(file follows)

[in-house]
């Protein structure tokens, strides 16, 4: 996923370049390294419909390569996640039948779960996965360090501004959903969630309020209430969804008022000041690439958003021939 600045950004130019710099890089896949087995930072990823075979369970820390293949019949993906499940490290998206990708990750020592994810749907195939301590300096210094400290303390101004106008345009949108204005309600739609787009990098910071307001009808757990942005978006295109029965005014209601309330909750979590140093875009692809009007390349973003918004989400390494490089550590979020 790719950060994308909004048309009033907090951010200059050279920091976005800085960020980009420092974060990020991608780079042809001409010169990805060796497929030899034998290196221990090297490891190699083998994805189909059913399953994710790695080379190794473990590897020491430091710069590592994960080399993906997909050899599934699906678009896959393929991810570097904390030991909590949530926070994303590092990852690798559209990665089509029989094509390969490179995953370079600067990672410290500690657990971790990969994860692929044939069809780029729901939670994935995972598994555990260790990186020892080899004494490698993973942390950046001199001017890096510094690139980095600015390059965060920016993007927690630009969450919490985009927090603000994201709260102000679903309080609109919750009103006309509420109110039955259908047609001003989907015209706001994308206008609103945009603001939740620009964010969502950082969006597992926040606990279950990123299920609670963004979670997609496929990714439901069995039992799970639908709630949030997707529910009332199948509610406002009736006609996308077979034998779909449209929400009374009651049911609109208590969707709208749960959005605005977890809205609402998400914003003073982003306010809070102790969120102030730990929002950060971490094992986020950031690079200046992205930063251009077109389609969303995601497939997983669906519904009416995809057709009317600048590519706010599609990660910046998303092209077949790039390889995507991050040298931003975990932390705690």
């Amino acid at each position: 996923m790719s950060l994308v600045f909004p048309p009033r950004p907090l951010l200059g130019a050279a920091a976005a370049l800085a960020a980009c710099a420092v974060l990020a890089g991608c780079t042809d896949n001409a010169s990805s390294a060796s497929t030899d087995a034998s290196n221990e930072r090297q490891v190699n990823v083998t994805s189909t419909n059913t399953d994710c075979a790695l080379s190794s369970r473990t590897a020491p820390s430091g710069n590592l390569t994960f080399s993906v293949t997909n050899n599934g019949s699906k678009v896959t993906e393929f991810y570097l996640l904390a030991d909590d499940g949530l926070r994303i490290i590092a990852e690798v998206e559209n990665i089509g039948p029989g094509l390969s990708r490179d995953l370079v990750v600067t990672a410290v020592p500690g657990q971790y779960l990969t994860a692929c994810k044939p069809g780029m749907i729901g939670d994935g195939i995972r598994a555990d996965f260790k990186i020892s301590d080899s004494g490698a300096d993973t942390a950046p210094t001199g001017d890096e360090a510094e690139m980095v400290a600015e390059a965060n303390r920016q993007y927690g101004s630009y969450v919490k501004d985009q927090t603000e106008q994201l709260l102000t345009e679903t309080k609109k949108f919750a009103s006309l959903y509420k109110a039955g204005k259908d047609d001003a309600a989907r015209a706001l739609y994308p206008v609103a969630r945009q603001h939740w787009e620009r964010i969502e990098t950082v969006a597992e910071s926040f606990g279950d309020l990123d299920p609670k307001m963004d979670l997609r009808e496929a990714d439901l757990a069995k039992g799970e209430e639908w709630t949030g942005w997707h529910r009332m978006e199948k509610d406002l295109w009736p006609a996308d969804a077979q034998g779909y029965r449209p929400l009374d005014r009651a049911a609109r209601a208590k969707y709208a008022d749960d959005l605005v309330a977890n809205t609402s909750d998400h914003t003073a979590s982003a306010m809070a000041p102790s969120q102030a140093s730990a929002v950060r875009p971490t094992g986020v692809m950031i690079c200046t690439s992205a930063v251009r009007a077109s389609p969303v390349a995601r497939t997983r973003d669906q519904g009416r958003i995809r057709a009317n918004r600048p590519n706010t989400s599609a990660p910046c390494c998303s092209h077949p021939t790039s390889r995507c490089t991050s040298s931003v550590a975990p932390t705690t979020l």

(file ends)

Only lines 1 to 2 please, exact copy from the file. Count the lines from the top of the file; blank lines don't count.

[in-house]
């Protein structure tokens, strides 16, 4: 996923370049390294419909390569996640039948779960996965360090501004959903969630309020209430969804008022000041690439958003021939 600045950004130019710099890089896949087995930072990823075979369970820390293949019949993906499940490290998206990708990750020592994810749907195939301590300096210094400290303390101004106008345009949108204005309600739609787009990098910071307001009808757990942005978006295109029965005014209601309330909750979590140093875009692809009007390349973003918004989400390494490089550590979020 790719950060994308909004048309009033907090951010200059050279920091976005800085960020980009420092974060990020991608780079042809001409010169990805060796497929030899034998290196221990090297490891190699083998994805189909059913399953994710790695080379190794473990590897020491430091710069590592994960080399993906997909050899599934699906678009896959393929991810570097904390030991909590949530926070994303590092990852690798559209990665089509029989094509390969490179995953370079600067990672410290500690657990971790990969994860692929044939069809780029729901939670994935995972598994555990260790990186020892080899004494490698993973942390950046001199001017890096510094690139980095600015390059965060920016993007927690630009969450919490985009927090603000994201709260102000679903309080609109919750009103006309509420109110039955259908047609001003989907015209706001994308206008609103945009603001939740620009964010969502950082969006597992926040606990279950990123299920609670963004979670997609496929990714439901069995039992799970639908709630949030997707529910009332199948509610406002009736006609996308077979034998779909449209929400009374009651049911609109208590969707709208749960959005605005977890809205609402998400914003003073982003306010809070102790969120102030730990929002950060971490094992986020950031690079200046992205930063251009077109389609969303995601497939997983669906519904009416995809057709009317600048590519706010599609990660910046998303092209077949790039390889995507991050040298931003975990932390705690």